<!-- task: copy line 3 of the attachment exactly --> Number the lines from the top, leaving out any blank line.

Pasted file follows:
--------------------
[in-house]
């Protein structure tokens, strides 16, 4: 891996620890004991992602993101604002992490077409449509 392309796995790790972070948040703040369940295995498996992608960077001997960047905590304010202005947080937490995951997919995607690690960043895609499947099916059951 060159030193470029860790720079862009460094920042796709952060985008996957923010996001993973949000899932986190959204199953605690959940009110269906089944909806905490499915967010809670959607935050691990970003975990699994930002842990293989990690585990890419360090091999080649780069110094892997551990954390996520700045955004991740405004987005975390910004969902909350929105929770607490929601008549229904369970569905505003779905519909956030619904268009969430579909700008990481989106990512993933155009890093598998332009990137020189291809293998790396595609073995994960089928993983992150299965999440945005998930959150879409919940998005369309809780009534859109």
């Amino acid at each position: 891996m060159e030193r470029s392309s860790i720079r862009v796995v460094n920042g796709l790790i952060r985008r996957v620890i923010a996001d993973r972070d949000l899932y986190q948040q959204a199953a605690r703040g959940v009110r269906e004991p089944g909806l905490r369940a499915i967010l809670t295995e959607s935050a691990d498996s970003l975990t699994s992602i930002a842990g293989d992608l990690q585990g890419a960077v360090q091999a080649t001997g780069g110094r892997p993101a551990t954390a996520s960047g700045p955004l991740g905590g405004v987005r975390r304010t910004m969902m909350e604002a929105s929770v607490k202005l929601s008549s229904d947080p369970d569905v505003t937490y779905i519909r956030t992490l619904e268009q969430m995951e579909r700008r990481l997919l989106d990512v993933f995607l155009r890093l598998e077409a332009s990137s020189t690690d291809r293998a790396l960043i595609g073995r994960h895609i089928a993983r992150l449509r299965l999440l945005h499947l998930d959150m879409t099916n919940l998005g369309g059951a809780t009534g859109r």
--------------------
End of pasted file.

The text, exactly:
């Amino acid at each position: 891996m060159e030193r470029s392309s860790i720079r862009v796995v460094n920042g796709l790790i952060r985008r996957v620890i923010a996001d993973r972070d949000l899932y986190q948040q959204a199953a605690r703040g959940v009110r269906e004991p089944g909806l905490r369940a499915i967010l809670t295995e959607s935050a691990d498996s970003l975990t699994s992602i930002a842990g293989d992608l990690q585990g890419a960077v360090q091999a080649t001997g780069g110094r892997p993101a551990t954390a996520s960047g700045p955004l991740g905590g405004v987005r975390r304010t910004m969902m909350e604002a929105s929770v607490k202005l929601s008549s229904d947080p369970d569905v505003t937490y779905i519909r956030t992490l619904e268009q969430m995951e579909r700008r990481l997919l989106d990512v993933f995607l155009r890093l598998e077409a332009s990137s020189t690690d291809r293998a790396l960043i595609g073995r994960h895609i089928a993983r992150l449509r299965l999440l945005h499947l998930d959150m879409t099916n919940l998005g369309g059951a809780t009534g859109r």